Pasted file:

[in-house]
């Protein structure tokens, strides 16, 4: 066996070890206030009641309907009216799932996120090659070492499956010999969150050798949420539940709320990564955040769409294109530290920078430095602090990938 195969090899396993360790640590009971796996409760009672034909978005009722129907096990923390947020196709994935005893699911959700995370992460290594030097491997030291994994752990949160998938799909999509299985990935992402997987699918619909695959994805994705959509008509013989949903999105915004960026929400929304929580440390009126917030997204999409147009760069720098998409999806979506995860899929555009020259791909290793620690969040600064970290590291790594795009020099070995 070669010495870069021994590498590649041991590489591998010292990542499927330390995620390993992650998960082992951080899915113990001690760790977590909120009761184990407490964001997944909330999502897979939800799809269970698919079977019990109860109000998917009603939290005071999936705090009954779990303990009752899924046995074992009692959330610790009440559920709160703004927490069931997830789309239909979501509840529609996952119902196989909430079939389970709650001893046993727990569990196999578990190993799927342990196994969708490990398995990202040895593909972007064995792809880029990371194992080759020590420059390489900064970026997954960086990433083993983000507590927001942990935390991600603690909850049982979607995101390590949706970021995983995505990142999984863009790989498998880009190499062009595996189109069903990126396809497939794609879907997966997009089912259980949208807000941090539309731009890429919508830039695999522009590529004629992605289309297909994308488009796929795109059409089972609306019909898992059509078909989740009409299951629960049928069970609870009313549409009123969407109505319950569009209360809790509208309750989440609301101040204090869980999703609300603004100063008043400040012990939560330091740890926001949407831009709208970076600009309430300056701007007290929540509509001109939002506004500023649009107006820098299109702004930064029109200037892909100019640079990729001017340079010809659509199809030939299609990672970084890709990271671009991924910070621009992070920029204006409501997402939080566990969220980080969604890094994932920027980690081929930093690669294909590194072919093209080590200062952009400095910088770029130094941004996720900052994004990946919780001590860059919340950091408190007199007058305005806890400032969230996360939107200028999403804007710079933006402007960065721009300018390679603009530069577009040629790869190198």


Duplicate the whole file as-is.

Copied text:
[in-house]
């Protein structure tokens, strides 16, 4: 066996070890206030009641309907009216799932996120090659070492499956010999969150050798949420539940709320990564955040769409294109530290920078430095602090990938 195969090899396993360790640590009971796996409760009672034909978005009722129907096990923390947020196709994935005893699911959700995370992460290594030097491997030291994994752990949160998938799909999509299985990935992402997987699918619909695959994805994705959509008509013989949903999105915004960026929400929304929580440390009126917030997204999409147009760069720098998409999806979506995860899929555009020259791909290793620690969040600064970290590291790594795009020099070995 070669010495870069021994590498590649041991590489591998010292990542499927330390995620390993992650998960082992951080899915113990001690760790977590909120009761184990407490964001997944909330999502897979939800799809269970698919079977019990109860109000998917009603939290005071999936705090009954779990303990009752899924046995074992009692959330610790009440559920709160703004927490069931997830789309239909979501509840529609996952119902196989909430079939389970709650001893046993727990569990196999578990190993799927342990196994969708490990398995990202040895593909972007064995792809880029990371194992080759020590420059390489900064970026997954960086990433083993983000507590927001942990935390991600603690909850049982979607995101390590949706970021995983995505990142999984863009790989498998880009190499062009595996189109069903990126396809497939794609879907997966997009089912259980949208807000941090539309731009890429919508830039695999522009590529004629992605289309297909994308488009796929795109059409089972609306019909898992059509078909989740009409299951629960049928069970609870009313549409009123969407109505319950569009209360809790509208309750989440609301101040204090869980999703609300603004100063008043400040012990939560330091740890926001949407831009709208970076600009309430300056701007007290929540509509001109939002506004500023649009107006820098299109702004930064029109200037892909100019640079990729001017340079010809659509199809030939299609990672970084890709990271671009991924910070621009992070920029204006409501997402939080566990969220980080969604890094994932920027980690081929930093690669294909590194072919093209080590200062952009400095910088770029130094941004996720900052994004990946919780001590860059919340950091408190007199007058305005806890400032969230996360939107200028999403804007710079933006402007960065721009300018390679603009530069577009040629790869190198």